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The Dairy In Your Backyard

Freshly whipped cream adorningthe perfect slice of pecan pie. A tall glass of milk with cookies still warm from the oven. A frothy cup of eggnog flecked with freshly grated nutmeg.

These are but a few of the indulgences of the holiday season,brought to you courtesy of fresh cream, butter and milk. It is one thing to appreciate the rich flavor that good-quality dairy lends to your favorite dishes simply by eating them. But a visit to Calder Dairy Farm, resting in the bucolic countryside of northern Monroe County, will surely bring about a new layer of pleasure and appreciation for every dollop of cream or pat of butter on your plate.

Once off the interstate, you’ll make your trip to the dairy on the country roads near Milan, Michigan. As you drive, the scenery opens up, giving way to small family farms studded with red barns made dusty with the remnants of the fall harvest. While the landscape appears to be entering the subdued dormancy of winter, Calder Farm is still hopping with activity. That’s exactly how the Calder family likes it. 

“It used to be that everybody could claim a farmer in their background somewhere, but     these days that’s happening less and less,” says farm manager Nicole Noble. So the Calders (who have owned and operated the farm for three generations) opened their farm to the public as a way to narrow that gap in relationship between producer and consumer.

Visitors are encouraged to help bottle-feed the young calves each afternoon—a perfect opportunity for children to get hands-on time with an animal that contributes so directly to their daily meals. The calves are soft, charming and eager—don’t be surprised if you get an unexpected “kiss” after giving one its bottle. While the calves are adorable, and there is a variety of other farm animals for families to watch and learn about, Calder Farm is no petting zoo. All the milk that goes into Calder dairy products is gathered at the farm. Approximately 90 cows— both Brown Swiss and Holstein—get milked twice a day, and gathering “milk of a better kind,” as the folks at Calder like to say, takes hard work and a commitment to quality.

The philosophy of delivering a product of a better kind starts with caring about the cows themselves. Unlike most farms, you’ll not see numbered ear tags on each cow—rather, tags bearing thoughtful monikers like Violet, Butters, Einstein and Salami. Each one is cared for and fed according to their individual growth needs.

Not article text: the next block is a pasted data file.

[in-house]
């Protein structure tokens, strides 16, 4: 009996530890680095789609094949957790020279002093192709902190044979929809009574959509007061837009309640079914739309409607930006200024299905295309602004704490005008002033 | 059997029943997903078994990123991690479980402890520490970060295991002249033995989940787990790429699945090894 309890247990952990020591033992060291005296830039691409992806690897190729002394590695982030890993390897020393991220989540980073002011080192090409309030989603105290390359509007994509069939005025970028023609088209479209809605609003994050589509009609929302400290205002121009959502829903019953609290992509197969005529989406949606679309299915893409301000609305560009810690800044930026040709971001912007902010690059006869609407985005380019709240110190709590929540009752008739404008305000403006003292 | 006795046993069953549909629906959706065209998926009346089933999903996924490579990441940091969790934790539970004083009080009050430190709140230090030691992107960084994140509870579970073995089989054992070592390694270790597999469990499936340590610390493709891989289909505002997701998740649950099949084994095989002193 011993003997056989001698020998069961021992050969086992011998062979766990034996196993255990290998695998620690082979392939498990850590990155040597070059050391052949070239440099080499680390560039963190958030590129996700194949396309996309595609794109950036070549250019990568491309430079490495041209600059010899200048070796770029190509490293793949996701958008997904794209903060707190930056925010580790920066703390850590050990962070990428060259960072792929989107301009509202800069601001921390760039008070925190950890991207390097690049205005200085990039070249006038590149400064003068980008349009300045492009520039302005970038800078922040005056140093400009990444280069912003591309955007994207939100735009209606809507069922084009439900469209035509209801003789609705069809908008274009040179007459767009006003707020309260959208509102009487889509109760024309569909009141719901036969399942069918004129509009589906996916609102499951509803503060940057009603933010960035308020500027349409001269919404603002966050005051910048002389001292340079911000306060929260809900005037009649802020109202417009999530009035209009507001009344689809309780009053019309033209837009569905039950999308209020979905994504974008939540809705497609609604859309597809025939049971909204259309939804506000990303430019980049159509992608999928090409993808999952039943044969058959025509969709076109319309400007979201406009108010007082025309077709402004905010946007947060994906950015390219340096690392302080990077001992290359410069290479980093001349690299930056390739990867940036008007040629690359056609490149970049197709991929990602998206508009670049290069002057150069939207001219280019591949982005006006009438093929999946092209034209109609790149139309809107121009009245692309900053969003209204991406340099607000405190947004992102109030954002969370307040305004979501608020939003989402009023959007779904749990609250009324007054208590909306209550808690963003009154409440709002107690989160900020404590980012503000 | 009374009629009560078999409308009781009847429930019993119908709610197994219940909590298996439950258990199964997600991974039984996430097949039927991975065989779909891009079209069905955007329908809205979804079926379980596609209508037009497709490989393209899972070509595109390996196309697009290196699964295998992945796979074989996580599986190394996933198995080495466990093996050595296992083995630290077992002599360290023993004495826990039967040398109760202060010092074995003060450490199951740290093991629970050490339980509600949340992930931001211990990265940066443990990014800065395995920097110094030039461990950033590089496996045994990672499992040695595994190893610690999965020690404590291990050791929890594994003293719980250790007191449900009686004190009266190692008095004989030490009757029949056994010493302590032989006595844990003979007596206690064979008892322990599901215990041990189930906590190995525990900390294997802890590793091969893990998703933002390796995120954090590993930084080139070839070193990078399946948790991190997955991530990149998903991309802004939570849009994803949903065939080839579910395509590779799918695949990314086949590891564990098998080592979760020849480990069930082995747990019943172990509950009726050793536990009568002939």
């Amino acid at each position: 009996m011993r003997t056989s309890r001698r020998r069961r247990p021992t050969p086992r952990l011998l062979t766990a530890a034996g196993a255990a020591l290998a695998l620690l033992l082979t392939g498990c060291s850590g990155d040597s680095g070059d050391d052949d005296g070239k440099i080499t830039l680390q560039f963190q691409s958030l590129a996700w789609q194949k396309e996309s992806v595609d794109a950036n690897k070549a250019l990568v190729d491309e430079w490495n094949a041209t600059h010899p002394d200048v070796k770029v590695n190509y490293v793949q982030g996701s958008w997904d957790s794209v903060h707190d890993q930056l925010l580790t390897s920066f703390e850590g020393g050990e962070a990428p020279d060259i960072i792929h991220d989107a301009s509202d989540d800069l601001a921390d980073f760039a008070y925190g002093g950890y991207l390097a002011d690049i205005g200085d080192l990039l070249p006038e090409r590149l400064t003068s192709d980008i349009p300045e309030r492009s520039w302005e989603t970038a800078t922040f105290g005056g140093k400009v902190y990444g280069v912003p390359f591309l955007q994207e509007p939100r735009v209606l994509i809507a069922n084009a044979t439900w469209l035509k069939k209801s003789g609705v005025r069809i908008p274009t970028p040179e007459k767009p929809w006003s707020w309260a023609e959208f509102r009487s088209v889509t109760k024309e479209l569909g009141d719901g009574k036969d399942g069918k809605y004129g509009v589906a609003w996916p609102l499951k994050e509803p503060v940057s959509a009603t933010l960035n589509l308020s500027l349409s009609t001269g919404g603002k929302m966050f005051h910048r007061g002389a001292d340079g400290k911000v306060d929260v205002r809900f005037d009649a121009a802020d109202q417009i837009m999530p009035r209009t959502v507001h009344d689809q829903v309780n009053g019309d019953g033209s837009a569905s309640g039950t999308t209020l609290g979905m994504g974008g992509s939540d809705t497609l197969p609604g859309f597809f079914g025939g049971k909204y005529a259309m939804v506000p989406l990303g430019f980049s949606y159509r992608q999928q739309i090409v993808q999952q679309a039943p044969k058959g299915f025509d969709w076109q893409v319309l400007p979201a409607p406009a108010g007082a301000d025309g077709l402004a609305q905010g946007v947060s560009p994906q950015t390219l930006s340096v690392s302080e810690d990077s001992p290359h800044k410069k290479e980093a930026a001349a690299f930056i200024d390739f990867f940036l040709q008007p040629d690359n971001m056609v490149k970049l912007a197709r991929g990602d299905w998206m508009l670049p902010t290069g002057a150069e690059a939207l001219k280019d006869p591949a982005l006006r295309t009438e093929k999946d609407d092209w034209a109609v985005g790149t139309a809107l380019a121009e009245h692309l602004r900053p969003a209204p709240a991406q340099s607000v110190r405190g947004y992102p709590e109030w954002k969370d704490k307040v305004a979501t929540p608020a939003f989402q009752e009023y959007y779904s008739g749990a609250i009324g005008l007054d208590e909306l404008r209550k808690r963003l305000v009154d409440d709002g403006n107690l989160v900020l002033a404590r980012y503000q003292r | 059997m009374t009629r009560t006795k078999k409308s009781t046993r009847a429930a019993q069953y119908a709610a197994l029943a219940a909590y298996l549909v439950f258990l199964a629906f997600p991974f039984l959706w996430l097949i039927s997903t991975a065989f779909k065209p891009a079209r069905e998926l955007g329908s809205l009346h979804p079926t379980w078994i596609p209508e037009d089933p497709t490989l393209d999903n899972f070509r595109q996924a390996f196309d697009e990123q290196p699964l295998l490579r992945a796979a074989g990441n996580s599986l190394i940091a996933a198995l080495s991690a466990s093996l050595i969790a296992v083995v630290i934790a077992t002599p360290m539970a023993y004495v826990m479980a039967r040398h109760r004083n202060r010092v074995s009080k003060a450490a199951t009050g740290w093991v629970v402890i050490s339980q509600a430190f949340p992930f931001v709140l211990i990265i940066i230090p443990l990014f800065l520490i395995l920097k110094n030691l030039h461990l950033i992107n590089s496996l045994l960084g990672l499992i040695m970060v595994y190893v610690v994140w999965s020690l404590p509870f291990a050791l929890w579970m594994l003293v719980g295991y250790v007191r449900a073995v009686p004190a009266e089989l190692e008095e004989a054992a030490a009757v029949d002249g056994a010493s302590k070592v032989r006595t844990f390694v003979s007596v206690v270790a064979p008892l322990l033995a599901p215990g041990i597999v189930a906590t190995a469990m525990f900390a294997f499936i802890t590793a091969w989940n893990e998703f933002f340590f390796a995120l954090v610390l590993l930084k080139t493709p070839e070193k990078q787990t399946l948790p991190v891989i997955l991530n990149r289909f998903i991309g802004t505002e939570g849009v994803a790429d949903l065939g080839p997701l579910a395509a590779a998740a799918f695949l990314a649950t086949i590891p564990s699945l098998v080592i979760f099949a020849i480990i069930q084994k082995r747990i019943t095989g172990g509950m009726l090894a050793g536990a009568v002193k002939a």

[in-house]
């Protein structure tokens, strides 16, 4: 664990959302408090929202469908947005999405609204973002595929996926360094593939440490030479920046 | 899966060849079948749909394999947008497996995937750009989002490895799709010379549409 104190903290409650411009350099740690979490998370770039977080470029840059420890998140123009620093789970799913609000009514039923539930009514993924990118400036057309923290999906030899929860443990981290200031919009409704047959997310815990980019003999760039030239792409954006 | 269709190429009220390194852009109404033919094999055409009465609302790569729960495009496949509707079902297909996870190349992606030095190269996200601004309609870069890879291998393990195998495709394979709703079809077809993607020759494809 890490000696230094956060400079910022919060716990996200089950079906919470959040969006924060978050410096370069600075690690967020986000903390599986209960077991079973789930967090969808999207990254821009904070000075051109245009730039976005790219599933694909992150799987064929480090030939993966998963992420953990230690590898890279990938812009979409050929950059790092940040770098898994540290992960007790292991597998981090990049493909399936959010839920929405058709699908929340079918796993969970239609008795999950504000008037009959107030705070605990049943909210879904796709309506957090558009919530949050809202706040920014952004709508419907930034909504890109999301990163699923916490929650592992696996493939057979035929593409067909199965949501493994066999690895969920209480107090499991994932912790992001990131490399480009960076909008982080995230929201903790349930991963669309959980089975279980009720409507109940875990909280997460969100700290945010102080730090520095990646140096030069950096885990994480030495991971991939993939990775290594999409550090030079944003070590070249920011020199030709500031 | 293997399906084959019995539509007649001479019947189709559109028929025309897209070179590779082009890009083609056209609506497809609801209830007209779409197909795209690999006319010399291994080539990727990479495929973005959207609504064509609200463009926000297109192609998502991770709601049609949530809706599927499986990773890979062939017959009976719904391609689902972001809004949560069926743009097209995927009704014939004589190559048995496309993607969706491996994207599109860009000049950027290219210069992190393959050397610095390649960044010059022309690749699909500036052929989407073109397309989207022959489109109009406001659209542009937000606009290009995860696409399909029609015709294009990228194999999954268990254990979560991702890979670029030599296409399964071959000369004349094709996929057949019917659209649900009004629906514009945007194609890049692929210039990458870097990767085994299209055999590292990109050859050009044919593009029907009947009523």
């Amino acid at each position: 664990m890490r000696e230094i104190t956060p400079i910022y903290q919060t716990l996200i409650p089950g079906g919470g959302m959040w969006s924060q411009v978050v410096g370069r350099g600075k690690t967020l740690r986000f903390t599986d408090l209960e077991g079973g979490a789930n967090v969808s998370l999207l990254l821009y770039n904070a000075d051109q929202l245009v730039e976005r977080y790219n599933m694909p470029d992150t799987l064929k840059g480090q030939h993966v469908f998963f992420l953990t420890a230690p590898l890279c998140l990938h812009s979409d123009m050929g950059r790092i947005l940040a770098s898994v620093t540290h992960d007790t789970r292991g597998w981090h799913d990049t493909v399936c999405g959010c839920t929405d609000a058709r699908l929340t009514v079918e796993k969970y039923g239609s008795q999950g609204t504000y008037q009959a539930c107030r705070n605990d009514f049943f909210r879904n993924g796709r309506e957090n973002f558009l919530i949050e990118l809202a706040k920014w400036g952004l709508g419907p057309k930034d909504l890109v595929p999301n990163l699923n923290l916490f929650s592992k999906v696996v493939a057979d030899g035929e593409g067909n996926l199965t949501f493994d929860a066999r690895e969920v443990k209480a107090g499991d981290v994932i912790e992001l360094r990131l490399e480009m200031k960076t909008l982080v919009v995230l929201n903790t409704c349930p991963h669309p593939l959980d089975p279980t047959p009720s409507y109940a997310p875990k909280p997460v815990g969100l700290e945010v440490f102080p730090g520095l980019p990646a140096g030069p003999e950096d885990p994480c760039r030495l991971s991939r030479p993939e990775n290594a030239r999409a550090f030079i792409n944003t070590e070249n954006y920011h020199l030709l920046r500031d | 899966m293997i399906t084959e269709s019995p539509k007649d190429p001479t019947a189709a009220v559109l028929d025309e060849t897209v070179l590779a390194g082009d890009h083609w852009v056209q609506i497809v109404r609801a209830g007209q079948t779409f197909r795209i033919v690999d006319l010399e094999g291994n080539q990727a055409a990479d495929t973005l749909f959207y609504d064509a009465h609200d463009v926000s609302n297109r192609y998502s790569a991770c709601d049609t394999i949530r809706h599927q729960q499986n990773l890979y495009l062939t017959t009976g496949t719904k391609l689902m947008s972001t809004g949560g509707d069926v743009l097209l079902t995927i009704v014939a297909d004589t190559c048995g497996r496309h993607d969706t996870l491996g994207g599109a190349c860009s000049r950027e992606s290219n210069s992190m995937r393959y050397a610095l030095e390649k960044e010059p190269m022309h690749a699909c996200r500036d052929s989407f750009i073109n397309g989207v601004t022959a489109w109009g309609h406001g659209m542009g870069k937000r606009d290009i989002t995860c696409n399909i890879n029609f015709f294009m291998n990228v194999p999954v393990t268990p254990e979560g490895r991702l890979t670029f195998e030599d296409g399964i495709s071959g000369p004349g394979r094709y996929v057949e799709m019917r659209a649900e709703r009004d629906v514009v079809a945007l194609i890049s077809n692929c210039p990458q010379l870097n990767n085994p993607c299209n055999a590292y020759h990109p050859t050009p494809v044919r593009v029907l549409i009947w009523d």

“For example,” explains Noble, “Just like you wouldn’t feed a toddler the same as you’d feed a teenager, we feed our lactating moms differently than we feed the moms-to-be.” A nutritionist helps formulate the proper ration for the cows, balancing the amounts of protein, fat, vitamins and minerals found in the various types of feed and silage mixed for the animals. Providing customized nutrition and plenty of TLC instead of utilizing artificial growth hormones is Calder’s strategy for better milk production.
 

Choosing dairy products raised with no additional hormones is valued more by consumers today than ever before, and fortunately it’s a Calder value as well.

“Customers want a purer version of the product, minus the chemicals, and so that’s what we bring them,” says Noble. Additionally, the farm grows nearly all its own feed for the cows, and during the spring and summer months the cows spend portions of each day grazing.

Visitors can watch the cows being milked daily in the farm’s milking parlor. Each one of “the girls” calmly takes her place at the milking machine and gives what she can. From there, the milk is loaded up into a tanker and hauled to the dairy in Lincoln Park. There, the milk is pasteurized and processed in small batches. Once you’ve seen the milking, it’s time to head into the farm store to see the full range of products made with Calder milk. This is truly where farm meets table, to your mouth’s delight. It’s hard to miss the 30-plus flavors of ice cream laid out in the freezer case. The flavors range from the old standbys—chocolate, butter pecan and vanilla—to seasonal flavors such as spicy Pumpkin or minty Candy Cane. The Eggnog ice cream is made of Calder’s homemade eggnog, resulting in a rich frozen custard.

The dairy dabbles in experimental flavors as well. They developed a terrific Horchata ice cream for last year’s Cinco de Mayo festival in Detroit’s Mexicantown, and now offer that flavor to the public. The stores that carry Calder products do sell a select few flavors of ice cream as well, but if you want to taste and purchase their full line of flavors, the farm’s store is a great place to load your cooler. Bringing a large cooler with ice is strongly recommended, but even if you forget, you can still enjoy ice cream in a freshly made waffle cone. If ice cream isn’t your temptation, then take a look at their vintage milk cooler, filled with everything from cream and buttermilk to butter, cottage cheese and drinking yogurts. And of course there’s the milk packaged in reusable, recyclable glass bottles.

One of the unique aspects of Calder Dairy is the home delivery service that has been providing loyal customers with milk, cream and other products since 1956. Who else but your neighborhood milkman can deliver such nostalgia with a smile?
 
It’s so easy find ourselves moving at warp speed as the holidays approach—shopping, baking cookies enmasse for the neighbors, drop-ins and office parties. While it almost seems an antiquated notion to take things slow this time of year, an afternoon at Calder Dairy Farm is just one way to reconnect with all things simple and delicious.
 
To learn more about Calder, please go to http://www.calderdairy.com

Alex Harrison

 
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